By Ashleigh Bagshaw.
Power and water supplies would be returned to state control if Labor wins this month’s election, the Minister for Water and the River Murray, Mr Ian Hunter, said.
Labor will establish an Energy and Water Services Department that will bring SA Water and ETSA back into the state system, and abolish the corporatisation of these organisations.
“We believe energy and water are essential community services which desperately need to be controlled by a central government,” Mr Hunter said.
Amalgamation of these industries will have a range of benefits for South Australia, he said.
“The move to consolidate these services will provide security and reliability for the future, as well as providing cheaper water prices.”
Water is at the forefront of Labor’s environmental policy, with a key focus of their campaign for re-election on continuing to protect the Murray-Darling Basin.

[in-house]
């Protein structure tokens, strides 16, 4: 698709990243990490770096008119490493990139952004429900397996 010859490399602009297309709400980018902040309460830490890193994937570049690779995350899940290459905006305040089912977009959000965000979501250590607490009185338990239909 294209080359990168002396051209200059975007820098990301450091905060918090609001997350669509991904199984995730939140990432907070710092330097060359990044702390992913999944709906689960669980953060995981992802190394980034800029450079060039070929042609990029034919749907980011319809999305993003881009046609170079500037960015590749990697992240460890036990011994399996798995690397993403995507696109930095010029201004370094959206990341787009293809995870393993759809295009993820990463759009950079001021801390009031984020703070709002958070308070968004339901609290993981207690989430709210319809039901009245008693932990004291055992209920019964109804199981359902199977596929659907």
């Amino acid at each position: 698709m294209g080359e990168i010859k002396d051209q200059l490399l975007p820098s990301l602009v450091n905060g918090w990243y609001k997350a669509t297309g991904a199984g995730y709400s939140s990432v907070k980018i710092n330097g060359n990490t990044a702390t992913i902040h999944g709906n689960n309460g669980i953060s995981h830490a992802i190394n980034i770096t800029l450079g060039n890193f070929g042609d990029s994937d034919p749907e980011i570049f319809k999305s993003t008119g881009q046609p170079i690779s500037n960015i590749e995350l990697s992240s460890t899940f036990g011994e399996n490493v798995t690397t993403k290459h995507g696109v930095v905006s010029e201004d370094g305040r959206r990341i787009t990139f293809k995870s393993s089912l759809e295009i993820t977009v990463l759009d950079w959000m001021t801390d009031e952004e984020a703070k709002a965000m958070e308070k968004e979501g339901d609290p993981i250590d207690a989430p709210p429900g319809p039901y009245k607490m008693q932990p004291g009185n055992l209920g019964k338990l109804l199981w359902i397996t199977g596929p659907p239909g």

According to Mr Hunter, Labor’s other key water policies include:
- Ensuring that South Australia will receive the additional 450 gigalitres of water promised under the 2012 Murray-Darling Basin Plan
- Acting on the findings of the Murray-Darling Basin Royal Commission, which is investigating allegations of water theft in the eastern states
- Establishing an Energy & Water Services Department to consolidate state-owned services, including SA Water, and protect them from privatisation
While Labor remains committed to upholding the 2012 Murray-Darling Basin Plan, Mr Hunter said compliance with the plan must be ensured.
“We have concerns about both the plan and about other states not actually delivering on the plan,” he said.
Labor was particularly concerned with allegations of water theft and last year established the royal commission into water theft from the River Murray.
“The purpose of the royal commission was to come up with a report highlighting the best way to manage the basin into the future, and to inform the future behaviour of all involved governments,” he said.
Labor was committed to acting on the recommendations of the final report once it was released, and these findings will be a key influence on future actions in this area.
Image Source: Utility Magazine